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Medication Reconciliation – time to rethink informatics support ? Trillium II Workshop at Informatics for Health 2017, Manchester UK

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Medical Related information reconciliation when a patient sees many providers or transfers between health facilities is challenging. Lack of updated and correct information is a key concern for patient safety during a health and illness trajectory [1]. Errors, near misses and adverse medication events are too common, particularly whne transfers between hospitals, nursing home and home are frequent, or engagement of multiple specialties is common [2]. Lack of effective informatics support can be harmful to a person’s health, leading to suffering, increased use of health care resources and increased costs.
As a case for interactive discussion, we have chosen information exchanges related to medication, prescription-based as well as over the counter drugs. This challenging chain of activities includes: (a) prescribing on paper or electronically by several medical specialists, (b) transcribing by sending and interpreting prescriptions in the pharmacy, (c) dispensing medication by brand name or generic substitution, (d) acquiring over the counter medication, (e) administering medication as a user, and (f) observing effects and side-effects. The risk of missing information leading to mistakes in the chain of activities in medication management is likely to increase as complex medication regimes become common due to demographic developments, co-morbidities or more personalized treatment. Potentials in patient activation and relevant informatics tools for medication reconciliation need further exploration.
Anne MOEN Institute for Health and Society, Faculty of Medicine, University of Oslo, NORWAY
Catherine CHRONAKI HL7 Foundation, Brussels, BELGIUM
Christian NØHR, Aalborg University, DENMARK
Line Helen LINSTAD Norwegian Center for eHealth Research, Tromsø, NORWAY
Petter HURLEN Akershus University Hospital, NORWAY





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Medication Reconciliation – time to rethink informatics support ? Trillium II Workshop at Informatics for Health 2017, Manchester UK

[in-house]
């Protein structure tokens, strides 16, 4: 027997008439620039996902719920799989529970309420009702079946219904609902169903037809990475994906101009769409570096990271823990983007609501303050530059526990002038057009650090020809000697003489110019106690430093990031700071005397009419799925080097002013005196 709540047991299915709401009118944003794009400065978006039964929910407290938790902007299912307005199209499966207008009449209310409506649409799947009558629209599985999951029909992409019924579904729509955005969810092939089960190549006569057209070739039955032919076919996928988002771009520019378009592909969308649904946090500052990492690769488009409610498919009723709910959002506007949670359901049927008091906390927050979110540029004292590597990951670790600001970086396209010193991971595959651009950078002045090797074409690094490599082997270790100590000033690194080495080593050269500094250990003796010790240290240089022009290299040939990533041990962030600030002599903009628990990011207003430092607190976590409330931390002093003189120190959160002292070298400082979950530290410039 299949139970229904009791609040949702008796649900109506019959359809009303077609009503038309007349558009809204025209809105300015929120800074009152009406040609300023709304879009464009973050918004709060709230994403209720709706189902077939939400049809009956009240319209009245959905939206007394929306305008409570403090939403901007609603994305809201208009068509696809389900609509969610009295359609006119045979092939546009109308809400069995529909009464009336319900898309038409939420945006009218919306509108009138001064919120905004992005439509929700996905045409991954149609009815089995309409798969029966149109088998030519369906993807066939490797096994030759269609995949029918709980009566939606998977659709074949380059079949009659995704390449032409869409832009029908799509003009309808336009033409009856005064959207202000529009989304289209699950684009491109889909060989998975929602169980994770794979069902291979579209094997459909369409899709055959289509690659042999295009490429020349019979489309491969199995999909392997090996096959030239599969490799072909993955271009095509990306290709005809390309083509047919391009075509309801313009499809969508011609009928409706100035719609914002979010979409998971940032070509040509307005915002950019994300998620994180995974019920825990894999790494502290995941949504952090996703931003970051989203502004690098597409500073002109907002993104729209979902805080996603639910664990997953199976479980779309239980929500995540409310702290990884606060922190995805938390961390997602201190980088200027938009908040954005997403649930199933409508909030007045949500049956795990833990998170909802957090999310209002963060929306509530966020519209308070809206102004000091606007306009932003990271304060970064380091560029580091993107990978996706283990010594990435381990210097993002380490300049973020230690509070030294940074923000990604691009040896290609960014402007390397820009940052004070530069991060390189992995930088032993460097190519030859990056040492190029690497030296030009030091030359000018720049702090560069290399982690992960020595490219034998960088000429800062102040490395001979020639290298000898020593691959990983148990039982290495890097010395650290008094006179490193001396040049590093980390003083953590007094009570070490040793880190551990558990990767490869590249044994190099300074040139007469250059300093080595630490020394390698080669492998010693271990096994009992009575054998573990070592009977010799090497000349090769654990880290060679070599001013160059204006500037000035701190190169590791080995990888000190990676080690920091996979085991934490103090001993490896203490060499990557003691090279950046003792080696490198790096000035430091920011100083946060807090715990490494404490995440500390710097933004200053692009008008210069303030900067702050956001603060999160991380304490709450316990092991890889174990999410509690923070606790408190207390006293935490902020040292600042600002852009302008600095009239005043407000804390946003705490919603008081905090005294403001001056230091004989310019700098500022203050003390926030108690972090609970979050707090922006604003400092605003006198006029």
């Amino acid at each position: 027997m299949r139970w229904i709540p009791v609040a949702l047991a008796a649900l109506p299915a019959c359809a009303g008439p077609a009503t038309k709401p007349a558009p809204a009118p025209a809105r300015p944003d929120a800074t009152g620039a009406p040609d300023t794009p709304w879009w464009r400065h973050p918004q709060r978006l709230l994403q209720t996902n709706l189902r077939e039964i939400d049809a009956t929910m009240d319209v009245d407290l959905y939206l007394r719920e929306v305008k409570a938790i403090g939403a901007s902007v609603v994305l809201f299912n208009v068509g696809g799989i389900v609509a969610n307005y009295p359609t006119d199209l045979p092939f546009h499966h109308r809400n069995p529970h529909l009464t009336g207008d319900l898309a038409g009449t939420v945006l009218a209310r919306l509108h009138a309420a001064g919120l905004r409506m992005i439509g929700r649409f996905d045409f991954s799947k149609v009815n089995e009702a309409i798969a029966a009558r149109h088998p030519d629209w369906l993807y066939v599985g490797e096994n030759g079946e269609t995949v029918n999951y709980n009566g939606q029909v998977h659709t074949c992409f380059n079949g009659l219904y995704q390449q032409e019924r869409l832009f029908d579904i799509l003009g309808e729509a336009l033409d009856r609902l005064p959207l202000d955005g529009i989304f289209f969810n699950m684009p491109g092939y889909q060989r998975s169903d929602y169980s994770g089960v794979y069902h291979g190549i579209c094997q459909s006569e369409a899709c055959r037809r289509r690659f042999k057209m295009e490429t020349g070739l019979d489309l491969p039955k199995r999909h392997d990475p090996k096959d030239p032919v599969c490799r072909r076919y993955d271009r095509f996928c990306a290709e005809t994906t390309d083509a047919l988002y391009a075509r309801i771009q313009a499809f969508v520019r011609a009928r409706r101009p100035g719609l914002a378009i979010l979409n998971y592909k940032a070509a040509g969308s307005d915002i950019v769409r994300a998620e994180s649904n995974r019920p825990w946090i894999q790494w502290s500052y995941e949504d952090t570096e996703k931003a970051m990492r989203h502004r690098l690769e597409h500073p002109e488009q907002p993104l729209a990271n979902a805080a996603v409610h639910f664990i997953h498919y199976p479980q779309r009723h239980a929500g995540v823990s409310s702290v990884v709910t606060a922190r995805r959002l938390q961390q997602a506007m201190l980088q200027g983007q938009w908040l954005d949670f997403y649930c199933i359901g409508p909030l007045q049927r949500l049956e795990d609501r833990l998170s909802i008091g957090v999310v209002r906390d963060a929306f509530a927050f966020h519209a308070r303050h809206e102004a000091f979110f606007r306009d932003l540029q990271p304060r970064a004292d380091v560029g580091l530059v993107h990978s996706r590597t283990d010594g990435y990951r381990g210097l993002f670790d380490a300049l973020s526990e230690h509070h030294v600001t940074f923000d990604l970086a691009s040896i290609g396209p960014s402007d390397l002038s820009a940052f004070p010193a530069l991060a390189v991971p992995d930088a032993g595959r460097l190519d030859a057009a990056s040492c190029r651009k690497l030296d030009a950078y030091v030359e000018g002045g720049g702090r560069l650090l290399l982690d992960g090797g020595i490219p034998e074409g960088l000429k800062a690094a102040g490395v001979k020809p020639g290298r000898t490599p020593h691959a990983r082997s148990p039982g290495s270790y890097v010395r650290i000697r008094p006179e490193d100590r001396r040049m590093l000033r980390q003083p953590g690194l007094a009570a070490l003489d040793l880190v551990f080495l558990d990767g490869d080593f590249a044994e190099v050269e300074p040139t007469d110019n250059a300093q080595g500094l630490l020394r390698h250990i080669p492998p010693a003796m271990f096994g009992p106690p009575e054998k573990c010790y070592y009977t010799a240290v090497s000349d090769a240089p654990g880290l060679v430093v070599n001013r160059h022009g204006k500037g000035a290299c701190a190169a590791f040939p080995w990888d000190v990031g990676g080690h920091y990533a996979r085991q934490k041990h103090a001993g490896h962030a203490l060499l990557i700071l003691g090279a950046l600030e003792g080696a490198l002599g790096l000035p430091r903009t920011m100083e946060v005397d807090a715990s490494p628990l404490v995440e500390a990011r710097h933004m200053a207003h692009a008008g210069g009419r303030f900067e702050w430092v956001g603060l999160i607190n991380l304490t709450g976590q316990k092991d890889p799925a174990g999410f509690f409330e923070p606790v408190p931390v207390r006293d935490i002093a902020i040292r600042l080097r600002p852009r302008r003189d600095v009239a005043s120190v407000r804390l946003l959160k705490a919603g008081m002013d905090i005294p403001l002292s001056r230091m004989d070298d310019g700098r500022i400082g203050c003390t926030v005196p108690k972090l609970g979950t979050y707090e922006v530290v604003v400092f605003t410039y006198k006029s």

1. 1. Medication reconciliation - time to re-think informatics support ? Workshop Informatics for Health / MIE2017 Monday April 24th 2017 Anne Moen, Petter Hurlen, Line Linstad, Christian Nøhr, Catherine Chronaki
  2. 2. Objectives for the workshop • Challenging – error prone process – complex medication regimes – failure of information sharing • Current solutions’ potentials and limitations – ePrescription – (national) drug record • Informatics support ? – Socio-technical approaches – Interoperability standards – Patient summary – patient generated data
  3. 3. Chain – medication (formalized) Prescribing – (several) medical specialist(s) Transcribing; interpreting and preparing – pharmacy Dispensing; brand name - generic substitution – pharmacy – citizen - specialist Taking – administering - medication – citizen – home care – nurses - specialist Observing effects /side-effects – citizen – nurses - specialist
  4. 4. Time to rethink ? • Challenges seem to persist – Too simplistic model(s) for informatics support ? • Explore interdependencies – Organizational – Technological – Professional – citizen patient/family collaboration • Realism for informatics support – What to do and not to do ? – Workshop conclusion – moving forward ?
  5. 5. Medication reconciliation Re-thinking the concept Olav´s story (and Jon´s) Petter Hurlen Akershus University Hospital
  6. 6. One doctor One patient One cure
  7. 7. # Indication Brands 1 Dyspepsia Somac 2 Lab results NycoPlus mutlivit 3 Lab results Magnesium One doctor One patient Some cures?
  8. 8. # Indication Brands 1 Dyspepsia Somac 2 Lab results NycoPlus mutlivit 3 Lab results Magnesium 4 Coronary Lipitor 5 Coronary Albyl-E 6 Coronary Plavix 7 Hypertension / angina Amlodipin 8 Hypertension Selo-zok 9 Hypertension Carduran 10 Hypertension/ uremia Burinex